web analytics

Blind Hammer on players and vaccines

  1. Blind Hammer looks at Vaccine Hesitancy amongst players.

    The occupational requirement to take Vaccines is not, contrary to the belief of many, new.

    In order to start my first professional job as a Residential Social Worker, back in 1978 , I had to receive a whole range of vaccines, including Polio, Tetanus booster, amongst others.

    The point about the requirement for these Vaccines then and now, is that whilst they protected me, much more importantly they protected the children I cared for. It was an entirely reasonable occupational requirement.
    I have absolutely no sympathy with those modern day care workers who demand the right to refuse taking a Covid Vaccine. In effect they are arguing for the right to dramatically increase the chance of illness and death for the vulnerable people they are caring for. Even worse they justified this irresponsibility with an unscientific denial of medical science.

    Vaccine requirements are routine in many caring occupations. My daughter was not allowed to practice as a Doctor without having a range of vaccinations. This is entirely how it should be, the stakes are too high for the people they are caring for to avoidably increase the chance of passing on potentially fatal infection.

    So what about players who refuse vaccines? On the face of it the situation is very different.
    Professional footballers are not involved in providing hours of close and intimate personal care for vulnerable people at risk of serious illness or death from Covid.

    There are however other kinds of high stakes that they are responsible for.

    If games are cancelled because of Covid infections amongst players then there is a financial impact on both the club and fans. This is especially the case with late game cancellations where fans will have already booked travel tickets or even accommodation to attend a match. The cancellation at Villa was particularly disgraceful.

    If Covid becomes rampant again, then the risk of games returning behind closed doors looms. Every game avoidably cancelled now risks returning in the future as a behind closed doors game, costing clubs millions in lost revenue. Hugh Southon reported a few days ago how a game behind closed doors costs West Ham £2.5 million per match in lost revenue.

    There is also the avoidable risk that players with vaccine hesitancy are taking with their health and longer term football prospects.
    Whilst there is some evidence of very short term impact on sports performance from taking Covid Vaccines, there is no evidence that this persists and the benefits far outweigh the risks a player runs from catching Covid. Covid provides risk of long term lung and organ damage for even younger people.

    One of the teams worse affected by Covid infections last year was Newcastle United. Steve Bruce complained repeatedly how “”long covid” was debilitating his squad. It may be coincidence that this same group of players have struggled so badly this season but my deep suspicion is that last year’s Covid infections are still affecting some players, a situation exacerbated by Newcastle’s failure to refresh their squad over the Summer.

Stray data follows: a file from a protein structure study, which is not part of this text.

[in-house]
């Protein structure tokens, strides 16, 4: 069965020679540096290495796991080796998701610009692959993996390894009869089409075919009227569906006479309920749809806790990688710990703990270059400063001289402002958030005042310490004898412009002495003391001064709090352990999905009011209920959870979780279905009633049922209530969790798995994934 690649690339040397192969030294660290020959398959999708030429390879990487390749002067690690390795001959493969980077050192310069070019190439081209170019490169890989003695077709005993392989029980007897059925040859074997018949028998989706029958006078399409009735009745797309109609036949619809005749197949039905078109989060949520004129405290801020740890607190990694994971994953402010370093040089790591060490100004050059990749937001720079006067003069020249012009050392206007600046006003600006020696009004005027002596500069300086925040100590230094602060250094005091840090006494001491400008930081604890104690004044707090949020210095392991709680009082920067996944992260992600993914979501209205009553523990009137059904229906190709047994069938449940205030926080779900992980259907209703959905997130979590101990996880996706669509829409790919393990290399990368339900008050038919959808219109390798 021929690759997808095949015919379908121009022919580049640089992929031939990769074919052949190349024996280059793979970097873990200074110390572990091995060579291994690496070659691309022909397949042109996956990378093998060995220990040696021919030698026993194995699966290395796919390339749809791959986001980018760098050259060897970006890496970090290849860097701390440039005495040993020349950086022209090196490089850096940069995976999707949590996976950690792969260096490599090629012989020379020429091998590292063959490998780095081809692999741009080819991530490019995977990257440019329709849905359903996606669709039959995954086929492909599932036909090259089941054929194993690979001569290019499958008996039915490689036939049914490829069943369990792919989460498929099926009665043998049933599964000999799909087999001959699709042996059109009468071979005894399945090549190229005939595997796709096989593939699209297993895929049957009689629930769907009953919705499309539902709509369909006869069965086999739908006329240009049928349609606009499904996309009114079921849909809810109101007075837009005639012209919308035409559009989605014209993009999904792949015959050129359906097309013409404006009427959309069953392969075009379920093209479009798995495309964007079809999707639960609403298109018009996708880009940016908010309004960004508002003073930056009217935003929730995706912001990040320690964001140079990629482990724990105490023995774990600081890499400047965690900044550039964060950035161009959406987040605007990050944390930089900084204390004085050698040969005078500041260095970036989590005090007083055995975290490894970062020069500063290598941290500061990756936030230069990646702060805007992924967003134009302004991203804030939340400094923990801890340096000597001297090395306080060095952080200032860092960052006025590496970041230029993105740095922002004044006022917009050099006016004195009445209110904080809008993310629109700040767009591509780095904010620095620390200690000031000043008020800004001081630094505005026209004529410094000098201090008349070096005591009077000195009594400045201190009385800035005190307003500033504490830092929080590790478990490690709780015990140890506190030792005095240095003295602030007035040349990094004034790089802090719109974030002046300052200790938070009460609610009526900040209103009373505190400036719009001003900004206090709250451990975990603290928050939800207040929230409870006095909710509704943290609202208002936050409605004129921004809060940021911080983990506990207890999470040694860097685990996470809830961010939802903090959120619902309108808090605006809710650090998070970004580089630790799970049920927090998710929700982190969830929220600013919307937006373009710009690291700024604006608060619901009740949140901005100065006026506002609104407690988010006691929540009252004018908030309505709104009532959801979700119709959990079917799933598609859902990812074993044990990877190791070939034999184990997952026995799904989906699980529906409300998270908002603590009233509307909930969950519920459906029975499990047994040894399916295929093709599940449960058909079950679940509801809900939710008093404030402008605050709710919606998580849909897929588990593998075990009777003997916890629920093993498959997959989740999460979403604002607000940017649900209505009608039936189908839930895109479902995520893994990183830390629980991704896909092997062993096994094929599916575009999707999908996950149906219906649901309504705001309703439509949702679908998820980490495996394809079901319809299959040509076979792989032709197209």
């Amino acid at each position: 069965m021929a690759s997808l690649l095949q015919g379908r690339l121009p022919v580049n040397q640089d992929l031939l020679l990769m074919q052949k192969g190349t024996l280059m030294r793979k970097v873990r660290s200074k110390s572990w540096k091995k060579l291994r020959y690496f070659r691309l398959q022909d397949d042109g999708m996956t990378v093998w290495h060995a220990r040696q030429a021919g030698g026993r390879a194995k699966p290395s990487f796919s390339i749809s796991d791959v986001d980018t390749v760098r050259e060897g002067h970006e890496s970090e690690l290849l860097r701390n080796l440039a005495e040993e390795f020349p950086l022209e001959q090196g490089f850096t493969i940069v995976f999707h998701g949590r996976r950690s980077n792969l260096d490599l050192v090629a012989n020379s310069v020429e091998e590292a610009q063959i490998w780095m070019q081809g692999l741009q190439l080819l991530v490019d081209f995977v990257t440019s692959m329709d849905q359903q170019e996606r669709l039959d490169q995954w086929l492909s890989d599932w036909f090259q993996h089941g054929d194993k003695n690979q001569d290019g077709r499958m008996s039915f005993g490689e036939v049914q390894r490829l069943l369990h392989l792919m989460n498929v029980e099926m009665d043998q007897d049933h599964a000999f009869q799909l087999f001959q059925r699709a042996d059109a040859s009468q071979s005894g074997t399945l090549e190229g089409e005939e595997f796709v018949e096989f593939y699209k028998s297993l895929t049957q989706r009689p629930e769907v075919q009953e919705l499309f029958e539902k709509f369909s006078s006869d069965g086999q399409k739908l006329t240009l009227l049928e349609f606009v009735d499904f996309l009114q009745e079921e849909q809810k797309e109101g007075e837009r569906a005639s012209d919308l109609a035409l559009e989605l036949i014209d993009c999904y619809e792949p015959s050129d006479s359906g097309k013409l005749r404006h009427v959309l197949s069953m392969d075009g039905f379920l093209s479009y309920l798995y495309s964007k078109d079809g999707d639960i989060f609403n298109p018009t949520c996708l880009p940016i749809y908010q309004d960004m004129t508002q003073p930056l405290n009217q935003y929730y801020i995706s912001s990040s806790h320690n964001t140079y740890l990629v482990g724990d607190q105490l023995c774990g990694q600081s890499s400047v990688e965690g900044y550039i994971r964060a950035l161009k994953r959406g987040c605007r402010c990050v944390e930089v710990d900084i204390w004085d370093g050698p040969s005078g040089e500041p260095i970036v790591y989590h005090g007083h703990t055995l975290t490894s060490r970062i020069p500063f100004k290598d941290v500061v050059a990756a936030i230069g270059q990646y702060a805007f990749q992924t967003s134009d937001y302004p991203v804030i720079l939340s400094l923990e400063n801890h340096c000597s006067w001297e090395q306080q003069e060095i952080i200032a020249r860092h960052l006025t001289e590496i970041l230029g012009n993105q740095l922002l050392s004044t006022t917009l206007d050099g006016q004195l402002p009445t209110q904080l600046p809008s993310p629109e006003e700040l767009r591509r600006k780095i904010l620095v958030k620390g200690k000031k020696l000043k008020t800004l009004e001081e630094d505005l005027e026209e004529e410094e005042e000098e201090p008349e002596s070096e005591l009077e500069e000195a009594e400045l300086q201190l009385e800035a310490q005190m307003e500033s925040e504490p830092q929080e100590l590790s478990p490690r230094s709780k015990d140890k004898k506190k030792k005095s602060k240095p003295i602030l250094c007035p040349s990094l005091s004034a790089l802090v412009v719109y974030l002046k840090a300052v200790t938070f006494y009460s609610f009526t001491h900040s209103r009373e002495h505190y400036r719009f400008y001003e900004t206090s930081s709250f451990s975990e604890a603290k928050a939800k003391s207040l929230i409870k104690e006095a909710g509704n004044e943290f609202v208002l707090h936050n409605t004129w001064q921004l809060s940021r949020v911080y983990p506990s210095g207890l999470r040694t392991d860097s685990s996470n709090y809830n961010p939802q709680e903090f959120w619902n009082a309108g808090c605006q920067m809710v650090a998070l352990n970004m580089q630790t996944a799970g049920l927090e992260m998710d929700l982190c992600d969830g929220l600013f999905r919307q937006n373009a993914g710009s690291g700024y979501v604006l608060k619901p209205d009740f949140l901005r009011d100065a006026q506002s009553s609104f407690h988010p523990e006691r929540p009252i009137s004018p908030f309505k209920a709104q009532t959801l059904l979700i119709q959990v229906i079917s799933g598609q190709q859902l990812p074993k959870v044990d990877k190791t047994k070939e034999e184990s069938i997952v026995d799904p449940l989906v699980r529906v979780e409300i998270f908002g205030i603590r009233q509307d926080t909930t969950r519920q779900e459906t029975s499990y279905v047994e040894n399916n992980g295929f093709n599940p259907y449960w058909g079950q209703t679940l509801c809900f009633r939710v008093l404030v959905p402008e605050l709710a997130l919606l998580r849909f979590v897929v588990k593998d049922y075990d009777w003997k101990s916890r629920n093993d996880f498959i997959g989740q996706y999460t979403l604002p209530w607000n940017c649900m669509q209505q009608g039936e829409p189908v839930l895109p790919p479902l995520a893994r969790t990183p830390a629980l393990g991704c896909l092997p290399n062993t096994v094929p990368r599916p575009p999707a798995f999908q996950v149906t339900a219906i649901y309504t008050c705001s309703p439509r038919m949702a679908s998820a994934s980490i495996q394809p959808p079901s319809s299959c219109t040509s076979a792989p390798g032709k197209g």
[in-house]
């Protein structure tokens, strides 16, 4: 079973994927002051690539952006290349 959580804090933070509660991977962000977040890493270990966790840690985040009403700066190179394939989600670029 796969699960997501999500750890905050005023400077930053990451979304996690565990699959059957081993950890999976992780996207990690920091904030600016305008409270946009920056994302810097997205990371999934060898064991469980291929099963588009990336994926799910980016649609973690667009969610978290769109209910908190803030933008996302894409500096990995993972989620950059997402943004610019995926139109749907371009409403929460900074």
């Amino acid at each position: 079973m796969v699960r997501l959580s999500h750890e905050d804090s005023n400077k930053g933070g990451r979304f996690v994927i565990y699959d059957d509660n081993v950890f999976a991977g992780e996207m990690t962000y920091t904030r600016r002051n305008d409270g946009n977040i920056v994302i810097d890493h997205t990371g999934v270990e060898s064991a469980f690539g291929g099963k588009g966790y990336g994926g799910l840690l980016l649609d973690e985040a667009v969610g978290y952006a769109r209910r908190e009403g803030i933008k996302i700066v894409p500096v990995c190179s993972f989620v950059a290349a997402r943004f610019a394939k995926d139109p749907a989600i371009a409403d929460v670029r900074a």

So the financial stakes in Players exercising their right to refuse vaccines can be dramatic for the club. it is also potentially deleterious for such player’s future value in the transfer market. Ironically players who refuse vaccines might be hitting themselves most in the pocket.

    So far West Ham have avoided the worse outbreaks of Covid and long may that continue.
    It is however entirely understandable that the club, as reported recently on Claret and Hugh may feel justified in vetoing the transfer in of any players wanting to indulge in Vaccine denial. It makes no sense for the club to invest millions in a player only to have that player avoidably invite longer term health difficulties.

    David Griffith

Click Here for Comments >

About David Griffith

My Father, born in 1891 was brought up in the shadows of the Thames Ironworks Memorial Ground. I remember as a child jumping over the settee when Alan Sealy scored in our 1965 European Cup Winners triumph. My first game was against Leicester in 1968, when Martin Peters scored what was adjudged by ITV’s Big Match as the Goal of the Season. I became a season ticket holder in 1970. I was registered blind in 1986 and thought my West Ham supporting days were over. However in 2010 I learnt about the fantastic support West Ham offer to Blind and other Disabled Supporters. I now use the Insightful Irons in-stadium commentary service and West Ham provide space for my Guide Dog Nyle. I sit on the West Ham Disabled Supporters Board and the LLDC Built Environment Access Panel. David Griffith aka Blind Hammer

2 comments on “Blind Hammer on players and vaccines

  1. Good on you David. I support every word you say.

    • Spot on David, we’ve all seen the senseless paranoia that conspiracy theorists have whipped up in the last couple of years all over the world whether political or health related. It’s about time that adherents of these theories face some real consequences. Potentially spreading a life threatening disease should not be a personal choice, ever.

Comments are closed.